(http://www.pelangifoundation.org), Kuala Lumpur, Malaysia, which is committed to providing hospice care to homeless drug users who are HIV+ and have contracted AIDS. Visits were made by Caribbean delegates to the Pelangi programme in Kuala Lumpur in 2002. Rainer’s experience of equipping health authorities with the skills necessary to provide in and out patient support to homeless drug users who have contracted AIDS has been remarkable. In the growing epidemic of HIV AIDS sweeping the Caribbean region Rainer understanding of a compassionate response will be invaluable to other colleagues in the network.
 
 
Sebastien Marot has developed comprehensive services to street children in Phnom Penh Cambodia. Sebastien is the Executive Director of Mith Samlanh (http://www.streetfriends.org). Mith Samlanh’s services range from daily outreach to young people living in Phnom Penh’s streets, night and day shelters, residential accommodation, high quality schooling and early education, vocational training and stand alone businesses which train and equip young people for employment. During the exchange programme Sebastien will visit the Servol programme in Trinidad and hope to compare notes with fellow practitioners.
 
 
Luke Samson is Executive Director of SHARAN (http://www.sharan.net) in New Delhi. SHARAN pioneered street based services to drug users in India, introducing needle exchange programmes, primary health care and drug substitution therapy. Having developed a comprehensive and analytical approach to their work, SHARAN have highlighted innovative and necessary strategies necessary to combat the diffusion of blood borne viruses. This is a key health issue for all countries health policies. During the visit local NGO’s will introduce Luke to major policy figures in Health and Social care in the island states.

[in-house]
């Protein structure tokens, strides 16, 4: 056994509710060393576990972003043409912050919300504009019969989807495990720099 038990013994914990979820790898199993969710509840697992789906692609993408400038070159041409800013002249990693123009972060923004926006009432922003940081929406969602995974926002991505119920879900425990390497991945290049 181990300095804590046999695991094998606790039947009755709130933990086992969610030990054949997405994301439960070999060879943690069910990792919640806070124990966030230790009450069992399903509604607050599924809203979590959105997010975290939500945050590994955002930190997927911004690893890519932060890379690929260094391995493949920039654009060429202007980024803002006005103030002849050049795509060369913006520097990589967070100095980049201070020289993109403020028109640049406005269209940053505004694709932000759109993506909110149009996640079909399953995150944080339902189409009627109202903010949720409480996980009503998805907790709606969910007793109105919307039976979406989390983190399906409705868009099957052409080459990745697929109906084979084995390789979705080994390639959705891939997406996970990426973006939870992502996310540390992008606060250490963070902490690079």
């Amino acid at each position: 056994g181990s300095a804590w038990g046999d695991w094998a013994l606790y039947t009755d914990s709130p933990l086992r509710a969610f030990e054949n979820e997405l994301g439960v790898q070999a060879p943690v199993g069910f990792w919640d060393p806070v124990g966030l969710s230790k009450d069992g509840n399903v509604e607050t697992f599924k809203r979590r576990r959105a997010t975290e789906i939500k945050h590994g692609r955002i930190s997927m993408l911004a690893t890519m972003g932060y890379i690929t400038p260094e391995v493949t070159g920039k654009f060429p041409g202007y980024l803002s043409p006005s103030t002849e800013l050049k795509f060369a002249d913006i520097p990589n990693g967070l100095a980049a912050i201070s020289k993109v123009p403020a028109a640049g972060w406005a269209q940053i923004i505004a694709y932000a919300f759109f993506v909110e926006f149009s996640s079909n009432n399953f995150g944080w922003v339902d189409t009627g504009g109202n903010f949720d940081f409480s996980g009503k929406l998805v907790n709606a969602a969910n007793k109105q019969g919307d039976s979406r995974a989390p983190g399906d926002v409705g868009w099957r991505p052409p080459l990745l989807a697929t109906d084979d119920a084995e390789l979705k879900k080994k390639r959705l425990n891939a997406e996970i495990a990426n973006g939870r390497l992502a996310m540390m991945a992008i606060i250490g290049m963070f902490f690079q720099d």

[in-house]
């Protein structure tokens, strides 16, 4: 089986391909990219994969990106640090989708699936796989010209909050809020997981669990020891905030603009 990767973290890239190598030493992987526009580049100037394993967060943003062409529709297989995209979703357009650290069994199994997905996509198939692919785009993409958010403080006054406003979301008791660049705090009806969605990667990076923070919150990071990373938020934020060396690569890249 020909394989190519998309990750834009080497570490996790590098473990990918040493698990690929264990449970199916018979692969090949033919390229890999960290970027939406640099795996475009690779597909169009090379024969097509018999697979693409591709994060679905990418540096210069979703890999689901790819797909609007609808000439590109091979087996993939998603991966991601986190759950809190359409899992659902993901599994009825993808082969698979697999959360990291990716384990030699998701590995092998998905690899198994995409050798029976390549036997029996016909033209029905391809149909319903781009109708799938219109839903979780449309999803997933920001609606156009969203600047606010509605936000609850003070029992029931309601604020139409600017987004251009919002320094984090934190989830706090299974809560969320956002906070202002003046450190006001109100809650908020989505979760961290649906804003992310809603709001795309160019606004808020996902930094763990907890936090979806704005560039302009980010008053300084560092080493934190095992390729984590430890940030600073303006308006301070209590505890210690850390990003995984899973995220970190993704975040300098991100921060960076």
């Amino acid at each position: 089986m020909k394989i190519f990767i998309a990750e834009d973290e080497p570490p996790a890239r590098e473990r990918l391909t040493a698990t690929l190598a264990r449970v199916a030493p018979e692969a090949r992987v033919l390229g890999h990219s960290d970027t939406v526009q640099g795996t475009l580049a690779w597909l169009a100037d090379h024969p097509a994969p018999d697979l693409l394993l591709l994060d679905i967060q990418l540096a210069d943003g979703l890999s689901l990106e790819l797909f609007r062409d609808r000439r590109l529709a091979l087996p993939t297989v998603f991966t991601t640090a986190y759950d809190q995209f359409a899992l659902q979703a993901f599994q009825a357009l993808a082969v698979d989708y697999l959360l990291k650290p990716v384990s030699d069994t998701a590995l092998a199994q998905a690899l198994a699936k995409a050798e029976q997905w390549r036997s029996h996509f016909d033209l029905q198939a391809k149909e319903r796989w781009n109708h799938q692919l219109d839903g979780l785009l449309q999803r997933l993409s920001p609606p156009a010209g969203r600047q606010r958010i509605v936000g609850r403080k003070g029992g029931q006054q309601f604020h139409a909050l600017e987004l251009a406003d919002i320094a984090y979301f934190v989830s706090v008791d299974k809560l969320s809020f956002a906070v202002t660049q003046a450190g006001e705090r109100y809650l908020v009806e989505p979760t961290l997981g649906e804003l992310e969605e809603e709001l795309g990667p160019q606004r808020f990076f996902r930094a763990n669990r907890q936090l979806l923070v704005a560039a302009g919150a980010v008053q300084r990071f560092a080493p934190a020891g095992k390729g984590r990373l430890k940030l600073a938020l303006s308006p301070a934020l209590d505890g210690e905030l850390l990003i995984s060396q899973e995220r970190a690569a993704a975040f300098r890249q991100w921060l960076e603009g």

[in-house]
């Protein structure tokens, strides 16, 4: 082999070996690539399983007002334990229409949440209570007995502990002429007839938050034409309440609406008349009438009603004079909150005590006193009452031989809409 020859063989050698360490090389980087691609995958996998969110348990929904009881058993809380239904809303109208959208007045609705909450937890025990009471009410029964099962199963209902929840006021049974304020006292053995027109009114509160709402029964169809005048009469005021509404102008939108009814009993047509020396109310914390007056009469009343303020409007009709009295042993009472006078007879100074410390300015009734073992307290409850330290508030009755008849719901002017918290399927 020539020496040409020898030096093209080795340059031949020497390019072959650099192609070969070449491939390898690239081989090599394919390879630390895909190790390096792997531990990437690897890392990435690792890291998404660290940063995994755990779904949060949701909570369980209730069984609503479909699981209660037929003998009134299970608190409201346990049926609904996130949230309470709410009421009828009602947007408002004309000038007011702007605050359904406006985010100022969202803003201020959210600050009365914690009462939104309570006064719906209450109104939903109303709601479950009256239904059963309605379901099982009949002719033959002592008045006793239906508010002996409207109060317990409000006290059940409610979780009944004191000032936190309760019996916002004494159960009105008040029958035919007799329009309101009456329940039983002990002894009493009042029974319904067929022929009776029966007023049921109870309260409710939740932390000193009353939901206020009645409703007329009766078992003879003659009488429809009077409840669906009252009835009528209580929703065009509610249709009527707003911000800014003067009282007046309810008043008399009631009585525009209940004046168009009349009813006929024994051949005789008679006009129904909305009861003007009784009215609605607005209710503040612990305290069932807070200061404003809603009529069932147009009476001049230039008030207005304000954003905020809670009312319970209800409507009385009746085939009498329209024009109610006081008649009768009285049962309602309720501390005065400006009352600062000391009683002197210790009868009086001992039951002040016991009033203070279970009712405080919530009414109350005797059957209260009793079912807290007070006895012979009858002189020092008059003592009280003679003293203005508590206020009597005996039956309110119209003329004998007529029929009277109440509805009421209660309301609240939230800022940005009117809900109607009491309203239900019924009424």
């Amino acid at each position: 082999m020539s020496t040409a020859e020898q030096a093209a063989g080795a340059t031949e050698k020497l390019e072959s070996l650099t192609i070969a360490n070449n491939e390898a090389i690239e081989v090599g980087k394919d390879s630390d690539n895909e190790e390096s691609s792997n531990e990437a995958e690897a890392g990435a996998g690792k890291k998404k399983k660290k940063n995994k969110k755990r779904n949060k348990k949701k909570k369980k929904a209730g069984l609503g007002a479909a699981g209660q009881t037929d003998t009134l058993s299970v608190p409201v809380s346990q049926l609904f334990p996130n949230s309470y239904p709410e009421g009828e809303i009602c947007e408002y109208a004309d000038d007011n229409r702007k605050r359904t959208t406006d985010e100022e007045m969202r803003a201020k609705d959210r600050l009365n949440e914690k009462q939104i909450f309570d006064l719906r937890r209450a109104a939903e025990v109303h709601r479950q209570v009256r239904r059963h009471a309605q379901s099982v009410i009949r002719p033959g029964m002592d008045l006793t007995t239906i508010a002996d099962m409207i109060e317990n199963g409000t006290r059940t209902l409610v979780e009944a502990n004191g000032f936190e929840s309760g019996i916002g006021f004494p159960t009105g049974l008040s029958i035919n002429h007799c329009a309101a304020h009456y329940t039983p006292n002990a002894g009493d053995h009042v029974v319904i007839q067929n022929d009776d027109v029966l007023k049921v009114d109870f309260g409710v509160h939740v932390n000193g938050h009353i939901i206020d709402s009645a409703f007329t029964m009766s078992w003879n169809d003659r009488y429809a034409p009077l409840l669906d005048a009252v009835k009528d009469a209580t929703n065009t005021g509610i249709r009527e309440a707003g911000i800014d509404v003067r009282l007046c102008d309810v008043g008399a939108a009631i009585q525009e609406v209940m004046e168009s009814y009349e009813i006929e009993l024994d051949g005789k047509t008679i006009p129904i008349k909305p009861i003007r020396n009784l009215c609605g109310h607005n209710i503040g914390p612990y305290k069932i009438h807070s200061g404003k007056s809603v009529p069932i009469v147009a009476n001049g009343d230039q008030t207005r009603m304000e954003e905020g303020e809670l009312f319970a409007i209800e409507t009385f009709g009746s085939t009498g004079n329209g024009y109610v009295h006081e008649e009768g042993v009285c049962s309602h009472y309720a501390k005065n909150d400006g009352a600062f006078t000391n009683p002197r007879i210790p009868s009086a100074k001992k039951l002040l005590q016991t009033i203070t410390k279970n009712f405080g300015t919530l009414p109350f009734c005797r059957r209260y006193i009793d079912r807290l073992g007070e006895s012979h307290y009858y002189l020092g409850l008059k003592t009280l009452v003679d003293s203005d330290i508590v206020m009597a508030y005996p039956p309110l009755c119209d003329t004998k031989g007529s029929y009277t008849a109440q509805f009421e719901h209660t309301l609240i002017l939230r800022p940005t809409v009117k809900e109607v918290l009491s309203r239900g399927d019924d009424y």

Tariq Zafar is the Executive Director of Nai Zindagi Pakistan (http://www.naizindagi.com). Tariq is also the Chair of the Asian Harm Reduction network. He has introduced business initiatives which employ former and functioning drug users to the predominantly health and social care NGOs in the network. The concept of small business development is timely. It has long been understood that drug use is a vicious cycle. On rehabilitation ex users find it very difficult to find employment because of fostered prejudices among the community. Stand alone training businesses have broken that cycle and provide the additional bonus of becoming a part donor to the treatment programmes run by NGO’s. Tariq will support local NGOs as they develop business initiatives.
Patrick O'Gorman works in development in Asia and the Caribbean. He is Irish by birth and nature. Over the years he has developed and supported into development many small businesses which employ drug users, street children, and disabled people in different parts of the world. Patrick will coordinate the exchange programme and Final Workshop in Port Antonio.
Ulrich Kohler is the Director of DOH International and is directing the Inter Regional Programme to support the development of a common response to drug use in Asia and the Caribbean. Ulrich has worked for many years in both Asia and the Caribbean where is has pioneered the contractual relationship between local NGOs in both regions and the European Commission. The outcome of this work has been the development of distinctive approach in services for drug users.